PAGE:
Hiring a Caterer: Advice from a Caterer

Martha Stewart Weddings, Spring 2001

Chef and caterer Daniel Barber of Daniel Barber Catering in New York has just one word for couples planning a wedding reception: communicate. Barber has catered almost 100 weddings in the past six years.

"They are my favorite parties to plan," he says, "because they are the most personal." But for this same reason, weddings are also the most difficult. Careful and constant communication, Barber says, can help soothe some of the tensions and anxieties.

Discussions should begin with the bride and groom, who need to hammer out any differences before visiting a caterer. Couples should take the time to work out any differences of opinion and financial issues with their parents, too. They can then come to their first meeting prepared with a timeline, a budget, and a flexible vision. It may take two to 10 meetings to sort out the details and establish the trust that Barber says is key to a comfortable experience. And while he will gladly work to put his clients at ease, he prefers to deal with just one person to avoid receiving confusing and contradictory information.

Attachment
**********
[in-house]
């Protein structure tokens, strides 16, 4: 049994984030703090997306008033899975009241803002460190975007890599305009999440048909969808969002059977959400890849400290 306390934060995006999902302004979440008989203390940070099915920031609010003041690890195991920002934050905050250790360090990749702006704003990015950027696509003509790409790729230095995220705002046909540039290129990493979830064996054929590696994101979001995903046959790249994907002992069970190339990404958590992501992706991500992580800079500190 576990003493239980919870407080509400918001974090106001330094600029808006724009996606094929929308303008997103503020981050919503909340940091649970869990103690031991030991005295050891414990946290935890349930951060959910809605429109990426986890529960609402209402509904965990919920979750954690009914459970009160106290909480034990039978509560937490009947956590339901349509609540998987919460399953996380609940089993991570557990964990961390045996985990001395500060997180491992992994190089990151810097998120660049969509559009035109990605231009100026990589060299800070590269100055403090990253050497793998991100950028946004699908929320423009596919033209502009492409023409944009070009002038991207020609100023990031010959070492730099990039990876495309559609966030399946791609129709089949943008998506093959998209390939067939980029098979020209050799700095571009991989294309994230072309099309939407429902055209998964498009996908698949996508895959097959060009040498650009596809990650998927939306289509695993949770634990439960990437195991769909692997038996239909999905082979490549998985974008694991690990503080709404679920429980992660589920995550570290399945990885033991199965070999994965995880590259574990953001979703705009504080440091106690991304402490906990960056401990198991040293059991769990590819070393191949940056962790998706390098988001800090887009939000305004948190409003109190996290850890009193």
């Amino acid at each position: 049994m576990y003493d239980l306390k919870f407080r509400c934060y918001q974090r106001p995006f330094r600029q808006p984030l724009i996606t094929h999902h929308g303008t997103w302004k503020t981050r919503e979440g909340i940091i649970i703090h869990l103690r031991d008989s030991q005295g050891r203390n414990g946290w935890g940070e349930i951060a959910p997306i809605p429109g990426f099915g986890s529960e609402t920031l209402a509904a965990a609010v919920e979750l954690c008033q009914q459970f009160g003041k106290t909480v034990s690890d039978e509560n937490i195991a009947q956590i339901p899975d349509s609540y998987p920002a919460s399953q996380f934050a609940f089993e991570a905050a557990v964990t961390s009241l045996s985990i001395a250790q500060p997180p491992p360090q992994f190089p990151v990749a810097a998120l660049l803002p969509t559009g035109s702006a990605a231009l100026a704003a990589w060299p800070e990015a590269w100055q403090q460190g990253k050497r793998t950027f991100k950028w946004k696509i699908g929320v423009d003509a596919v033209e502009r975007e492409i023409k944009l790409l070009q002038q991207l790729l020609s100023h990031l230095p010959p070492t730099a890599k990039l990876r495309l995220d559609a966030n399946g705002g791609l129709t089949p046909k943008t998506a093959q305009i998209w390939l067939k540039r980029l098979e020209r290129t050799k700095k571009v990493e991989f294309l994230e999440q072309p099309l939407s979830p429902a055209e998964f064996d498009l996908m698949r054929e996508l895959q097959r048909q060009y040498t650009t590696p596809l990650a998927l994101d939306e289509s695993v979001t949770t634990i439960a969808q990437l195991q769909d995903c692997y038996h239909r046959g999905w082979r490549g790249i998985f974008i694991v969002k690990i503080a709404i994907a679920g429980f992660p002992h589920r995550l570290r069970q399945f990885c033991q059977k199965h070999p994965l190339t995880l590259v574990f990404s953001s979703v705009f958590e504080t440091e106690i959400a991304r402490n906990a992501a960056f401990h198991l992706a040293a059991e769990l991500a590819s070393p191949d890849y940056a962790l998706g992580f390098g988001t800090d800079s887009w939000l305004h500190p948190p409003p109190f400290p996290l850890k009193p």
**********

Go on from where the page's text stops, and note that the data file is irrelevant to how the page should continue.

His ideal customer? One with honest expectations and an open mind. "Some of the best weddings I've done," Barber says, "are those in which the couple came to me with no idea of what they wanted or of what was possible. We worked together to create a perfect event -- with a sense of the couple, the place, and the season."


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